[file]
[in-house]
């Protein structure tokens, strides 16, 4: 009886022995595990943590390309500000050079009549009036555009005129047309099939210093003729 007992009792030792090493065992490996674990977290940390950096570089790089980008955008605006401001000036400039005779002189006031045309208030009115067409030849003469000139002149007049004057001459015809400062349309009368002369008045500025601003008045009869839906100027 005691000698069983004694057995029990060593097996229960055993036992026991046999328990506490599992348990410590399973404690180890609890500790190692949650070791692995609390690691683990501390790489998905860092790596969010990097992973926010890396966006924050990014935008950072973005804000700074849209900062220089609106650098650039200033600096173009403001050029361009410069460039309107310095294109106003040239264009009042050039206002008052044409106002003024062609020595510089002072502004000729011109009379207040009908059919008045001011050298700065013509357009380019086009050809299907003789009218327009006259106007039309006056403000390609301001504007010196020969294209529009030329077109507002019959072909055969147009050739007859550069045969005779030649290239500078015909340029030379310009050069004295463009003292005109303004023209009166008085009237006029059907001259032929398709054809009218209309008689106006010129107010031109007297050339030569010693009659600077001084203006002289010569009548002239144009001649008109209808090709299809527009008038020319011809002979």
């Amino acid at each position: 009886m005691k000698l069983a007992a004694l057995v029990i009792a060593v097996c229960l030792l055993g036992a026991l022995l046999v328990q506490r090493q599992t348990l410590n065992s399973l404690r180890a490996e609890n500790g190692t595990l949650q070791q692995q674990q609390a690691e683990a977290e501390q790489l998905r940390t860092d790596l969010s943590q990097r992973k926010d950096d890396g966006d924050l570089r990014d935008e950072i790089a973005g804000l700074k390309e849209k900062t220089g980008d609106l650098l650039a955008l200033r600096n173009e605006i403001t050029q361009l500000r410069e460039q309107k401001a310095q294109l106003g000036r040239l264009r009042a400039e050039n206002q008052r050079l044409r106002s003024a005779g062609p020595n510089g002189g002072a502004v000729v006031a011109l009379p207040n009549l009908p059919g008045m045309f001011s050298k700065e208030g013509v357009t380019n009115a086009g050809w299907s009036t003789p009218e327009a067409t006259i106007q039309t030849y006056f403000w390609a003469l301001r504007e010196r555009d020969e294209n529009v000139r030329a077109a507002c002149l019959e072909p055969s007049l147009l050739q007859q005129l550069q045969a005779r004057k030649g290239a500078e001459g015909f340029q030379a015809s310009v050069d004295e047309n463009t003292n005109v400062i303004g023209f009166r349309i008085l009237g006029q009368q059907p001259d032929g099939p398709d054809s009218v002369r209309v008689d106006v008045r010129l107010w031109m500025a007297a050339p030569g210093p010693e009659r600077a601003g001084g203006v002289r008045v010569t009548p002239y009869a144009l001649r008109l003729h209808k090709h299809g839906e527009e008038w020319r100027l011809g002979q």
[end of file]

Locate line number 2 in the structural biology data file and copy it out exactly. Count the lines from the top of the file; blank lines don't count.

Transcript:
């Protein structure tokens, strides 16, 4: 009886022995595990943590390309500000050079009549009036555009005129047309099939210093003729 007992009792030792090493065992490996674990977290940390950096570089790089980008955008605006401001000036400039005779002189006031045309208030009115067409030849003469000139002149007049004057001459015809400062349309009368002369008045500025601003008045009869839906100027 005691000698069983004694057995029990060593097996229960055993036992026991046999328990506490599992348990410590399973404690180890609890500790190692949650070791692995609390690691683990501390790489998905860092790596969010990097992973926010890396966006924050990014935008950072973005804000700074849209900062220089609106650098650039200033600096173009403001050029361009410069460039309107310095294109106003040239264009009042050039206002008052044409106002003024062609020595510089002072502004000729011109009379207040009908059919008045001011050298700065013509357009380019086009050809299907003789009218327009006259106007039309006056403000390609301001504007010196020969294209529009030329077109507002019959072909055969147009050739007859550069045969005779030649290239500078015909340029030379310009050069004295463009003292005109303004023209009166008085009237006029059907001259032929398709054809009218209309008689106006010129107010031109007297050339030569010693009659600077001084203006002289010569009548002239144009001649008109209808090709299809527009008038020319011809002979």